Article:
Four GMP officers receive written warnings over death in custody case
Four officers from Greater Manchester Police (GMP) have been given written warnings following a misconduct hearing in relation to the death in custody of Andre Moura.
Mr Moura, who was detained by officers responding to reports of a disturbance at a home in Oldham on July 6, 2018. During his arrest, there was a struggle and officers used CS spray to subdue the 30-year-old. One officer also struck him with his fist and knee.
After being handcuffed, Mr Moura, who by this point was naked, was placed in a police van, where he was seen to be breathing but unresponsive. An ambulance was called but cancelled soon after as one of the officers believed Mr Moura was becoming responsive.
Mr Moura was taken to custody and assessed in the van by a nurse who could not find a pulse. An ambulance was requested and CPR was performed. Mr Moura was taken to hospital where he was pronounced dead at 1.30am on July 7, 2018.
Following a mandatory referral by the force, the Independent Office for Police Conduct (IOPC) opened an investigation into the conduct of all 10 officers who attended the property.
It found six officers had a case to answer for gross misconduct for possible breaches of the police standards of professional behaviour regarding conduct and duties and responsibilities. This was in relation to the lack of action or recognition that Mr Moura needed medical assistance.
Two of the officers were also found to have a case to answer in respect of their use of force during the incident.
Following a three-week misconduct hearing which concluded on December 17, the panel found the case was proven at the level of misconduct for four of the officers and they were given written warnings. A fifth, PC Tracy Ainsworth-Wrigley, was found to have no case to answer. During the hearing, the case against a sixth officer, was dismissed. None of the misconduct findings related to the use of force against Mr Moura.
IOPC Regional Director Amanda Rowe said: “Mr Moura died in tragic circumstances and our thoughts are with his family, loved ones and all those affected by his death.
“Mr Moura became unresponsive while in the care of police, who had a duty to ensure he received prompt medical attention when it became clear he was unwell. The actions of those officers who failed in their duties towards him risked seriously undermining public confidence in the police and this was recognised by the panel.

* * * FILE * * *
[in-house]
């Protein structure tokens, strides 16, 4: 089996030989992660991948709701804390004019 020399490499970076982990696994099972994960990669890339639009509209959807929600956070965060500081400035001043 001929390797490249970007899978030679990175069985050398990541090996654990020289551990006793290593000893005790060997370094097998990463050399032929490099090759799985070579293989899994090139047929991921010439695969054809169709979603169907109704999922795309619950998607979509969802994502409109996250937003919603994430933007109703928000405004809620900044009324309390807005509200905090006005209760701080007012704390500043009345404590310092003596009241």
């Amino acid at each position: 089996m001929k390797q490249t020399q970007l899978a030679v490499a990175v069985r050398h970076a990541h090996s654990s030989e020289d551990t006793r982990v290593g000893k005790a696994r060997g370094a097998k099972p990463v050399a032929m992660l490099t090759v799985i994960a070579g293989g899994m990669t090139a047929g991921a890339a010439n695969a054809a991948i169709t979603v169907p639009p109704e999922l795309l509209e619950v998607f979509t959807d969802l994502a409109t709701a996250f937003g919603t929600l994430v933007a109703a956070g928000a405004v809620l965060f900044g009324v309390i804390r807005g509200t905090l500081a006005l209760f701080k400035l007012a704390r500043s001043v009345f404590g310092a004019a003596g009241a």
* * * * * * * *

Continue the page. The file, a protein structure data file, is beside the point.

“Our investigation was vital to ensure there was independent scrutiny of the actions of the officers involved. We also identified areas of learning for the force to improve how officers respond to similar incidents in future and welcome the actions taken by GMP to address them.”
One area of potential learning for GMP relates to the way detainees who are unable to sit up are transported, as well as the training provided to officers to help them recognise when suspects are showing signs of acute behavioural disorder.
GMP has proposed ways to address both issues so the IOPC found no need to make any statutory recommendations.
GMP Deputy Chief Constable Terry Woods said, “This is a truly tragic case and my thoughts are with Mr Moura’s family and loved ones. Andre Moura had the right to be treated with care, respect, and dignity, and sadly some of our officers let him down.
“Following a three-week hearing, an independent panel has made a finding of misconduct for officers PC Michael Healey, PC Ashley Hudson, PC Andrew Bebb and PC Craig O’Brien and they have received written warnings. PC Tracy Ainsworth-Wrigley was found to have no case for misconduct.
“We have sadly seen examples of instances where officers tarnish the trust which ought to come with wearing a police uniform. I hope the outcome of this hearing today demonstrates that GMP will always investigate cases of this nature and refer them for independent investigation to ensure transparency and impartiality.”